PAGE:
Philippe Chretien created his Fibonacci Clock for "nerds with style." And, more importantly, nerds with the smarts to perform complex mathematical equations in their head whenever they want to use the Fibonacci Clock to tell time. Well, reasonably complex mathematical equations. OK, addition and multiplication.
The Fibonacci Clock depicts the first 5 terms in the Fibonacci sequence: 1, 1, 2, 3, and 5. Each number is represented by a square whose side length corresponds to its value (i.e., the 1s are the smallest squares, and 5 is the largest). Squares alight according to the hours and minutes in red, green, blue, or white. Red squares indicate hour values, green squares minute values, and blue squares both hour and minute values simultaneously. Squares go white when they're serving as placeholders, and don't apply to the current time.
To read the Fibonacci Clock, total up both the red and blue squares' Fibonacci numbers to determine the hour. To read the minutes, total the same using the green and blue squares, and then--then!--multiply that result by 5. Because minutes are displayed in 5-minute increments from 0 to 12, an additional step/layer of mathematical merriment is necessary.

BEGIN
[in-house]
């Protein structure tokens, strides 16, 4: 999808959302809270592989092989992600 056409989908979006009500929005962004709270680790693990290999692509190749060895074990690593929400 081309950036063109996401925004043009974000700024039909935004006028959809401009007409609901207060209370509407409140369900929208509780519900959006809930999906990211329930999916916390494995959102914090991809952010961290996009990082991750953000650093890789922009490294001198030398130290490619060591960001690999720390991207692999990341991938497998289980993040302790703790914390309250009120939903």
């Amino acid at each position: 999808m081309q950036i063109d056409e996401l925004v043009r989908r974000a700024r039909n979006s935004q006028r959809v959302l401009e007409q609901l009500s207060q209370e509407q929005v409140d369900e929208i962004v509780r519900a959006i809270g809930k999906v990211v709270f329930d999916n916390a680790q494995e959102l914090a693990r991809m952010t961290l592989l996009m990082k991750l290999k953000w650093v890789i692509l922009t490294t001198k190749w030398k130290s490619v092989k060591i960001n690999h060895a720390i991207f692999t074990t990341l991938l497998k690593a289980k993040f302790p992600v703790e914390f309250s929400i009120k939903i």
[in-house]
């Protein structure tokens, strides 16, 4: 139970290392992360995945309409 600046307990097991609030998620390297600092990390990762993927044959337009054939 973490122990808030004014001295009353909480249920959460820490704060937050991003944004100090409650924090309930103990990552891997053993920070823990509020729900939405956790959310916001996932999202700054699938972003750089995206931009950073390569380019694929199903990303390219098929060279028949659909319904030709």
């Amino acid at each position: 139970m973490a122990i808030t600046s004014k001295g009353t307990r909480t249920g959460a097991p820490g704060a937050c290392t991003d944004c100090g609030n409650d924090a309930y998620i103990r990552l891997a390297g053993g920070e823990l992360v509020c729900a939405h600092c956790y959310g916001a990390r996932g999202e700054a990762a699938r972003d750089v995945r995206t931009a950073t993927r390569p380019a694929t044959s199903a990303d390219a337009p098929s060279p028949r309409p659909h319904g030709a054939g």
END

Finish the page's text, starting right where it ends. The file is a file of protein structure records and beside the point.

As you may have guessed, the Fibonacci Clock allows for multiple ways of displaying the same time. Chretien had some fun with this by programming the clock to select random combinations from all the different ways a number can be displayed so you'll never know which of the 16 possible ways of alighting 6:30 Fibonacci will use.
For those who just want a light without the calculating, the mode button on the back of the clock will turn it into a "modern version of the lava lamp." And if that's still not good enough for you Chretien is keeping his design open-source. The Fibonacci clock is driven by an Atmega328 micro-controller running Arduino, so feel free to change the code running it.
The Fibonacci Clock will be available for pledging on Kickstarter through June 5, 2015.